Presidential Libraries

Betty Ford Biography

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Betty Bloomer dancing at Camp Bryn Afon in Rhinelander, Wisconsin, where she worked as a dance instructor. Ca. 1940.

Elizabeth Anne “Betty” Bloomer was born in Chicago on April 8, 1918 and raised in Grand Rapids, Michigan. She was the third child and only daughter of Hortense Neahr and William Stephenson Bloomer.

Betty developed a passion for dance at an early age. After graduating from high school in 1936 she attended the Bennington School of Dance in Vermont for two summers, where she met choreographer Martha Graham. She briefly continued her studies with Graham in New York City until close family ties took her back to Grand Rapids in 1941.

Betty worked as a fashion coordinator for Herpolsheimer’s, a local department store, and formed her own dance group. In 1942 she married William Warren, but the union did not last and they divorced a few years later.

A friend introduced her to Gerald R. Ford, Jr. in 1947. They married on October 15, 1948, two weeks before Ford was elected to his first term in Congress. Betty quickly assumed the tasks of a congressional spouse, doing volunteer work and providing tours of the Capitol to visiting constituents. She also devoted much of her time to raising their four children: Michael, John, Steven, and Susan.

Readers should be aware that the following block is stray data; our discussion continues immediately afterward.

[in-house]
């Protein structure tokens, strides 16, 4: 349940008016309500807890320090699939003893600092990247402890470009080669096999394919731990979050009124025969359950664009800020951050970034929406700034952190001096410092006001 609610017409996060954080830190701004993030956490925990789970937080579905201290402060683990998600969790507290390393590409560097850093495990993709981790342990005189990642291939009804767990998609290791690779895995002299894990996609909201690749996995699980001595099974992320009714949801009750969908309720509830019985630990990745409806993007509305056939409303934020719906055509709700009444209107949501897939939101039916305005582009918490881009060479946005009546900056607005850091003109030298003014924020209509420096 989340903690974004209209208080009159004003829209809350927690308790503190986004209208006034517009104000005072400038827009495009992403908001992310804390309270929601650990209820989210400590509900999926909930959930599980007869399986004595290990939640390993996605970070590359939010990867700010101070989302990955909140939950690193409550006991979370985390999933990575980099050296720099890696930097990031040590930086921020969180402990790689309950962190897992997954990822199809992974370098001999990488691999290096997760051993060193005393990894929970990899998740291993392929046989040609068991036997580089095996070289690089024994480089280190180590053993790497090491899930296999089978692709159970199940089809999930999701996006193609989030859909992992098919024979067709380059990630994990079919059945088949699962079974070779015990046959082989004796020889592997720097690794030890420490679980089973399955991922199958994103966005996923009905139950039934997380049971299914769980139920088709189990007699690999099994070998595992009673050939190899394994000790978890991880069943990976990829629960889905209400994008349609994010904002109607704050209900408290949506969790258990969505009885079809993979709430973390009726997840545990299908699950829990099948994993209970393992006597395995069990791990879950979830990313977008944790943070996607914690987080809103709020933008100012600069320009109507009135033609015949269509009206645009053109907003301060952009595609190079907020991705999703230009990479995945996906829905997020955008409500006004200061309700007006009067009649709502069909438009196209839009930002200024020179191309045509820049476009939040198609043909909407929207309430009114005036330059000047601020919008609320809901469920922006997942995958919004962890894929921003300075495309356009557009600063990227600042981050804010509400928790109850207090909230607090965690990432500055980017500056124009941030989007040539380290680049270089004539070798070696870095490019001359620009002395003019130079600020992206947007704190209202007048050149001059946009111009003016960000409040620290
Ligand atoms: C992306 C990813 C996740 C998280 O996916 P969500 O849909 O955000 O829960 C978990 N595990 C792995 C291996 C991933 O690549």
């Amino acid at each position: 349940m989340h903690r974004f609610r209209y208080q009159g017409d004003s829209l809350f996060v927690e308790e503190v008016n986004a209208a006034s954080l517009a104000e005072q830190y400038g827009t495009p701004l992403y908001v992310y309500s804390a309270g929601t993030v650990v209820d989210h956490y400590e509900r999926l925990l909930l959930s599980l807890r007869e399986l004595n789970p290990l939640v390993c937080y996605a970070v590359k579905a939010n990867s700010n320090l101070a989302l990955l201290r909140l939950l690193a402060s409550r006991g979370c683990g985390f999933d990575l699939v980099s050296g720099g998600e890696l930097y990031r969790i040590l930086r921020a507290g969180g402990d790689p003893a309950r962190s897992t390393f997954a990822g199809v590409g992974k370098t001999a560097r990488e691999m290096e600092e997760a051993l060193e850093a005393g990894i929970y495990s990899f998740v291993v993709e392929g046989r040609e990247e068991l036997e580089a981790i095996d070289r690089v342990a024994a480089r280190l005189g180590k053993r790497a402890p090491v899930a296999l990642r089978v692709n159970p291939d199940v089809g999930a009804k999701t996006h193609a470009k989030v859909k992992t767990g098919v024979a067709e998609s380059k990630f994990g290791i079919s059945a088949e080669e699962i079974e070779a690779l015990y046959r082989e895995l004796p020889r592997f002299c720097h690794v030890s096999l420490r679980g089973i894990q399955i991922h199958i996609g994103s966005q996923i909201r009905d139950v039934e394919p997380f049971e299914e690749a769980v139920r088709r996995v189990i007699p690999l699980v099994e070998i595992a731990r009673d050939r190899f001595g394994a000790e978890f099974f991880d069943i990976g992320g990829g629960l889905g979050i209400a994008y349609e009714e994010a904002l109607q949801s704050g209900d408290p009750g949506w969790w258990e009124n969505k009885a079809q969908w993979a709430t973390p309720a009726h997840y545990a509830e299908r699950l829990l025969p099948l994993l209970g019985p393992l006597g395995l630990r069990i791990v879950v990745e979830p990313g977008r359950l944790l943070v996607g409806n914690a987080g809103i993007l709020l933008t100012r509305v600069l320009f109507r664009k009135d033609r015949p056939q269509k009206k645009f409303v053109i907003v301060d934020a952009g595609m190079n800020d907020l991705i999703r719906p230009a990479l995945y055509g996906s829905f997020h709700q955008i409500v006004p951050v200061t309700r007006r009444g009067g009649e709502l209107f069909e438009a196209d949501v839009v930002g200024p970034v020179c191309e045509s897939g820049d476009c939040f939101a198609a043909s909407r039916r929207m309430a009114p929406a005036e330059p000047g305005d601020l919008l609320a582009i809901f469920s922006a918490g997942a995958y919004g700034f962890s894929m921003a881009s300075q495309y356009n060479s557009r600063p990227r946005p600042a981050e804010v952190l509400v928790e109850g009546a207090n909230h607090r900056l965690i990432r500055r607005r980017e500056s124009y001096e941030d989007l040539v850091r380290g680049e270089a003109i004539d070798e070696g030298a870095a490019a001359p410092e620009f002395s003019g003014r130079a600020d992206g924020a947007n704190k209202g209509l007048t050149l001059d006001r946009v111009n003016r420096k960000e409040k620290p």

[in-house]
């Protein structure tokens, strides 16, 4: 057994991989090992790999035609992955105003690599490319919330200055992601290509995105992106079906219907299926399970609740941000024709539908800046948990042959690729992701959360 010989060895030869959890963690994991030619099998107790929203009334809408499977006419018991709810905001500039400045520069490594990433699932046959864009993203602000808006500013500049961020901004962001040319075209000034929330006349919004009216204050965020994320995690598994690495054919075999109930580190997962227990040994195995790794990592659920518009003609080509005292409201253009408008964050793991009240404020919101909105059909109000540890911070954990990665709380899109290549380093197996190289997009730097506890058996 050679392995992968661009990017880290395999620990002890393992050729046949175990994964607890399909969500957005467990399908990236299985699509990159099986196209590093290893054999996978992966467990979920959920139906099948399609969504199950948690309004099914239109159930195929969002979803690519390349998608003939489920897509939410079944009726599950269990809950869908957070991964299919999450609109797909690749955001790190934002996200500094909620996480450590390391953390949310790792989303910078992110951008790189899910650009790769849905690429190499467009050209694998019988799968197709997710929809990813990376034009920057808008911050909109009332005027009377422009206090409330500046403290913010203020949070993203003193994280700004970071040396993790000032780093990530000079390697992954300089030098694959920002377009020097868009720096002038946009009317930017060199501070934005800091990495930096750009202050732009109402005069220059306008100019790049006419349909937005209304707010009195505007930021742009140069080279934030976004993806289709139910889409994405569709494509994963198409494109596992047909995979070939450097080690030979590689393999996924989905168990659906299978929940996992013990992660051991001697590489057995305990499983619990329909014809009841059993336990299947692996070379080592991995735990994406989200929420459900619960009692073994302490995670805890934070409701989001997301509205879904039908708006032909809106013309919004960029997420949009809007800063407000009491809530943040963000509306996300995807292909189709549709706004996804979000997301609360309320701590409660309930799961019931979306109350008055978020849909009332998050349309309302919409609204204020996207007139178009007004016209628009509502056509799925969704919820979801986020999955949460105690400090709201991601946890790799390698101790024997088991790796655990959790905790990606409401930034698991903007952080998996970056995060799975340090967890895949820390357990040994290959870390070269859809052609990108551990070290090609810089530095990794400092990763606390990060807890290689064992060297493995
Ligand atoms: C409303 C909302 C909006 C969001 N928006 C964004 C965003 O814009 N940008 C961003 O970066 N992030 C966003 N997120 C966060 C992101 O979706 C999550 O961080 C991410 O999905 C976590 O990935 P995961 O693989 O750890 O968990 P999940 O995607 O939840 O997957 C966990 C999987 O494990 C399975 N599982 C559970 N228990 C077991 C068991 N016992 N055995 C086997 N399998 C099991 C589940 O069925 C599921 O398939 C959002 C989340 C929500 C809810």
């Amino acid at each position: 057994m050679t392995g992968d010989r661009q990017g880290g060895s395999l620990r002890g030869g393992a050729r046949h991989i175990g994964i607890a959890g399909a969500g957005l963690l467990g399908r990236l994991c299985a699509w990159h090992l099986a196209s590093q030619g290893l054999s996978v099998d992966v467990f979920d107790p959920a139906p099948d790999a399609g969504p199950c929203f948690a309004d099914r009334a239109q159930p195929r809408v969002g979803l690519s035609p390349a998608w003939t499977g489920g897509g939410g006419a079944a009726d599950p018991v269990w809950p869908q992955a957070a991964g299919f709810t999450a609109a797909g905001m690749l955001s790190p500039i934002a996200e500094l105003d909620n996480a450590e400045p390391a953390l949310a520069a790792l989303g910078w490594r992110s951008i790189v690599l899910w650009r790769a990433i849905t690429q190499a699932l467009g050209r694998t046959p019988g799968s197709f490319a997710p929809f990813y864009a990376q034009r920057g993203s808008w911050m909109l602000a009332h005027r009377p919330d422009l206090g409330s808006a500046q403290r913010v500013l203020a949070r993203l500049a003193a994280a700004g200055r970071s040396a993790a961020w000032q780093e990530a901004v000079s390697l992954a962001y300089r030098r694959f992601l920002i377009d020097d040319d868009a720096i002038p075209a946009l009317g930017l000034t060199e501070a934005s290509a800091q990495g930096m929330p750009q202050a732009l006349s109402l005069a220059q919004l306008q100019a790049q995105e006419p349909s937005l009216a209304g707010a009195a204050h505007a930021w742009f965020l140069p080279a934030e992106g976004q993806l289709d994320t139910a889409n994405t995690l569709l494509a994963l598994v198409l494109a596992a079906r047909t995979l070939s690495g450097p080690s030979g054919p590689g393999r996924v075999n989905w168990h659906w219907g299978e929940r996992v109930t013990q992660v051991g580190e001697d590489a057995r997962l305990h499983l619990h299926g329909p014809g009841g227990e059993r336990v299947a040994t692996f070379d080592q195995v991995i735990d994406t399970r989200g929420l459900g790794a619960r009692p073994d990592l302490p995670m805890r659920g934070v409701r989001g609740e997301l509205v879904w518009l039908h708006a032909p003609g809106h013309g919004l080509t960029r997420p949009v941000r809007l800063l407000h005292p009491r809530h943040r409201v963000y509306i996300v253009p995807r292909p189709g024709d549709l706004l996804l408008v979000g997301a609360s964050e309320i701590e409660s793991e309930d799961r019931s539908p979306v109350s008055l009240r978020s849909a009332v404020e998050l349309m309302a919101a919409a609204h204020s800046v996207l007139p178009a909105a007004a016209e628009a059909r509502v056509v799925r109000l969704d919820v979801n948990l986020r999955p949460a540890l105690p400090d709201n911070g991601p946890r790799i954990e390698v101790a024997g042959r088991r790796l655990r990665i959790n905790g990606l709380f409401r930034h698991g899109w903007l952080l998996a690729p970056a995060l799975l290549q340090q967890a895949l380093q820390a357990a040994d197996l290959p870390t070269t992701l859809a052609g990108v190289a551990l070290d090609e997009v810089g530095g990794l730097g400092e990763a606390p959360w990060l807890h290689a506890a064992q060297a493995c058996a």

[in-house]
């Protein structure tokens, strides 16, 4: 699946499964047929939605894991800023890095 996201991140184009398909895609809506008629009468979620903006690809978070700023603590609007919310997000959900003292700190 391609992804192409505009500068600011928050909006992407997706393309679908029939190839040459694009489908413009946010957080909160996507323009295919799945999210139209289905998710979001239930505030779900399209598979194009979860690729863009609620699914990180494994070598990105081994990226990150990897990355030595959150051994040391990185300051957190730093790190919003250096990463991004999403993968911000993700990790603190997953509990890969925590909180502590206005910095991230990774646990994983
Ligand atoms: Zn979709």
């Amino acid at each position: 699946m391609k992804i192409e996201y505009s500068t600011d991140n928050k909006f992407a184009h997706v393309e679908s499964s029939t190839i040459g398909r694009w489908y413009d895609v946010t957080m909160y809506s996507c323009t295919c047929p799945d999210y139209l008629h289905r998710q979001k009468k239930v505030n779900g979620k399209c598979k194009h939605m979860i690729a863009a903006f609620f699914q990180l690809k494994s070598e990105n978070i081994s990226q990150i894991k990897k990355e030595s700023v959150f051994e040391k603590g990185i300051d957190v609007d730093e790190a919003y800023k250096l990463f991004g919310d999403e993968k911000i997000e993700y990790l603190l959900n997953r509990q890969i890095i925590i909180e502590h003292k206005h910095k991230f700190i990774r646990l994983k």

Betty was thrust into the spotlight when her husband became Vice President in 1973 and then President on August 9, 1974. As First Lady, she became known for her openness and candor. After undergoing a mastectomy in September 1974 she purposefully discussed her breast cancer diagnosis to raise public awareness of screening and treatment options. She also addressed many issues that were important to her, including support for the arts, programs for handicapped children, and women’s rights, particularly the ratification of the Equal Rights Amendment.

After Gerald Ford lost the 1976 election he and Betty moved to Rancho Mirage, California. In 1978, Betty’s prescription drug and alcohol use led to a family intervention and her self-admittance to Long Beach Naval Hospital for treatment. She again spoke openly about her experiences, becoming an active and outspoken champion of improved awareness, education, and treatment for alcohol and other drug dependencies. In 1982 she co-founded the Betty Ford Center, a chemical dependency treatment facility.

Betty Ford received numerous honors in recognition of her advocacy on various topics, including the Presidential Medal of Freedom and the Congressional Gold Medal. She passed away on July 8, 2011.